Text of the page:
Loughbrickland man Kieran Lamph was a colossus in the business world, in the community, as a charity fund raiser and as a family man – his love for life was legendary, his energy boundless.
His sudden death at his home at the young age of 54 has left the entire community stunned.
Kieran and his wife Pauline had made their home in Loughbrickland in recent years, but he was a Portadown native (particularly a Ballyoran man) through and through. And that area – at the Mayfair Business Centre – was the nerve centre of the car trade in which he was a renowned expert.
Such was his status in the car trade that the family have decided to wind the business up. They feel that nobody could fill his shoes, and run the business with the same energy and commitment as Kieran Lamph – quite a tribute to a unique man.
His enthusiasm for everything he did was best summed up by his eldest son Christopher during Mass at St John the Baptist Roman Catholic Church, which was attended by an estimated 1,500 mourners. Speaking on behalf of his mother Pauline and his siblings Conor, Ciara and Orla, Christopher said, “We are overwhelmed by the support we have had today. I know dad will be looking down, feeling impressed with the numbers he has pulled in.
“Dad’s greatest quality was his generosity. He was the kindest and most thoughtful man I have ever met. You didn’t have to ask him, he just did it. He derived genuine pleasure out of helping people, no job was too big. He raised tens of thousands of pounds over the years for various charities – his favourite was dressing up as Santa and creating a grotto in his office (at Mayfair) that would have put Castle Court to shame. All the money he raised went to SVP (St Vincent de Paul).”
As well as wife Pauline and family, Kieran is survived by brothers Niall, Dessie and Gareth. He was predeceased by Adrian, an innocent victim who was murdered in 1998 at the civic amenity site at the Fair Green where he worked for Craigavon Borough Council. It was a shattering blow to the respected Lamph family, especially to their late parents Tommy and Mona.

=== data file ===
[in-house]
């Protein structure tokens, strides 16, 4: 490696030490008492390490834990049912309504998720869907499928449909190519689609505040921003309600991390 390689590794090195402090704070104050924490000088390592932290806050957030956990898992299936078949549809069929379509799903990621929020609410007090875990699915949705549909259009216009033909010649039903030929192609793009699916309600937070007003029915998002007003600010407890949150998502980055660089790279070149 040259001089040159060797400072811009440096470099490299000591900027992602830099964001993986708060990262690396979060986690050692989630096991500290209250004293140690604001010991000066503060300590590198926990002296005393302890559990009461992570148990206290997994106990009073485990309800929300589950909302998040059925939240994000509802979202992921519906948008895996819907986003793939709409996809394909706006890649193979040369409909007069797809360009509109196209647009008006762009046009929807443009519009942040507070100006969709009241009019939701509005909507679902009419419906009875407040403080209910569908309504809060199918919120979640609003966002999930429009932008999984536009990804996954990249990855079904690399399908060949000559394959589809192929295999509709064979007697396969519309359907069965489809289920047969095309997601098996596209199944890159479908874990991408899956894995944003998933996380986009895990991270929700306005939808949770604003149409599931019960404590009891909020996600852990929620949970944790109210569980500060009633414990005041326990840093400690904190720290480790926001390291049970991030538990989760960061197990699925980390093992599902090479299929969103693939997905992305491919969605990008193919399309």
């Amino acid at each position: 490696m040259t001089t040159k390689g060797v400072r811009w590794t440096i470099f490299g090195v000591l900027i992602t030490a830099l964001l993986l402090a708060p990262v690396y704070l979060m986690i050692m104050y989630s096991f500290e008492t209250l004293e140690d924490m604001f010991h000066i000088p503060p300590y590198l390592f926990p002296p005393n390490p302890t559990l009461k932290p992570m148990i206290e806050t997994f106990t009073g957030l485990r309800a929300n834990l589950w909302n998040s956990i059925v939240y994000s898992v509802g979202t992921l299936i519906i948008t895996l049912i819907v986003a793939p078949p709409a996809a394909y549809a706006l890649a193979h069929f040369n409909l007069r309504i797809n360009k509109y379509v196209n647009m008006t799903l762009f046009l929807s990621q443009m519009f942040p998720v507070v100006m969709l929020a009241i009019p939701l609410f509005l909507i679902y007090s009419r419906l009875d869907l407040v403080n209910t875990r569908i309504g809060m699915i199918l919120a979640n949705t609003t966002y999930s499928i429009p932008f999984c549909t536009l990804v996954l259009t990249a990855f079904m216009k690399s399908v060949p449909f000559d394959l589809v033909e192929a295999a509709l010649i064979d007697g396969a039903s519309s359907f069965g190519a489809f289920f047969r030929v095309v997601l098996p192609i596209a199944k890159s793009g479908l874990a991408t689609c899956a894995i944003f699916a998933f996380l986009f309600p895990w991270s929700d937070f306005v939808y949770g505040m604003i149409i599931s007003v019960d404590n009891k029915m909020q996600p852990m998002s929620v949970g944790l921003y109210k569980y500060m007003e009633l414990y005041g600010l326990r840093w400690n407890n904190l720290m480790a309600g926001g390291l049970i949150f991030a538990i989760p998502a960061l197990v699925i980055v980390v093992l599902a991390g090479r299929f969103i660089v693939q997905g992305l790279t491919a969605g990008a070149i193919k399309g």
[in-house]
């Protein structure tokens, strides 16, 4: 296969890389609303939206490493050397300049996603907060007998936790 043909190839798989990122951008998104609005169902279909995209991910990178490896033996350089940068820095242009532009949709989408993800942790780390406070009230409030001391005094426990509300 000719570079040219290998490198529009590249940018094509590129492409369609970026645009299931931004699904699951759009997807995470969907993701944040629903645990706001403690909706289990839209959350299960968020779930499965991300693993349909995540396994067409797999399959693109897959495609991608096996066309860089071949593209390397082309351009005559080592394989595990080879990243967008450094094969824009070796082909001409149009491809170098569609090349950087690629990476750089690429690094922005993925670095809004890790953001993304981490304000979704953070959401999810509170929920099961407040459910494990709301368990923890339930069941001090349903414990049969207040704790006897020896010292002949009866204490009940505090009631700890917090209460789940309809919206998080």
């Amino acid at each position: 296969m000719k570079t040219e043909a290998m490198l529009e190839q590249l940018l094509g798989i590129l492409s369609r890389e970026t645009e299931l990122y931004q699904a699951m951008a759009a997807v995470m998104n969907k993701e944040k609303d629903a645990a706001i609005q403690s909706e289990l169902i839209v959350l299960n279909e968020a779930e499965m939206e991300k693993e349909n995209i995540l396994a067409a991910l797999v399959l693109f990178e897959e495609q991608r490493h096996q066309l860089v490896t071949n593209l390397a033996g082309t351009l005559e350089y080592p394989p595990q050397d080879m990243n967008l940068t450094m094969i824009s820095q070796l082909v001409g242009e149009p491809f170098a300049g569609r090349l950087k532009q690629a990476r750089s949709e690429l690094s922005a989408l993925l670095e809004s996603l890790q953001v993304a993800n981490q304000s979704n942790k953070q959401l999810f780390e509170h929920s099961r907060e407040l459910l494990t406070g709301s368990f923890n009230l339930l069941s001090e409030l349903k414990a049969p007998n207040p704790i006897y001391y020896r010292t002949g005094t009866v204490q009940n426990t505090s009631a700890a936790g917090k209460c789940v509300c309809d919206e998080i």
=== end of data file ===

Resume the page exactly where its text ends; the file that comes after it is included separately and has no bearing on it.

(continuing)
The Lamphs have always been proud of their Ballyoran Park roots and Kieran never forgot his old friends and neighbours. He was educated at St Columba’s School, Carleton Street, and St Malachy’s and always had a talent as a salesman.
This was developed after schooldays at the former Berwoods store at the Market Street-Woodhouse Street corner, where he sold household furniture and kitchen furniture, after which he joined the motor trade with Irish Road Motors, ending his career with them at Highfield as sales director.
The closure of Irish Road was the catalyst for him to strike out on his own. He created Kieran Lamph Motors, which reflected his vision, dealing in top-of-the-range vehicles like Range Rover and Mercedes and in the used trade, providing a wide range of motors – he operated from various sites, like Bleary, Gilford, Loughbrickland and Portadown at various times.
Christopher explained, “Dad could sell ice to the Eskimos, a born salesman. He was larger than life and thrived when he was selling anything, but particularly cars. At one point he was exporting thousands of cars a month across several European countries. He could spot an opportunity in any situation. He had this unstoppable drive and ambition, his personality was infectious.”
But while he was a successful businessman, Kieran Lamph shared his success and talents with the community. He sponsored sporting clubs both financially and with trophies.
His charity work was legendary. He was a staunch supporter of St Vincent de Paul, and as well as his grotto and other projects, he would treat the organisation’s volunteers to Christmas dinner. He also organised charity walks for a friend who lost a leg in an accident, raising a substantial amount for the Royal Victoria Hospital’s Intensive Care Unit. And he jet-skied around the entire shore of Lough Neagh to raise £5,000 for Marie Curie – just a sample of his charity work over the years.
Most of all, he was a devoted family man, close to his wife and children and to his brothers. His home at Loughbrickland was his pride and joy, especially his immaculate 2.5 acre garden which he loved to tend, relaxing as he cultivated his plants and flowers and his herb garden.
He also had a 30-foot pond in which he kept several Koi Carp fish, another of his all-consuming hobbies.
Christopher told mourners – “Dad was a great family man, who did everything for us. He always put our needs and those of mum before his own. He was so proud of all our achievements.” He finished his eulogy, “We love you dad.”
Requiem Mass was conducted by Fr Colm Wright and interment was at the adjoining cemetery.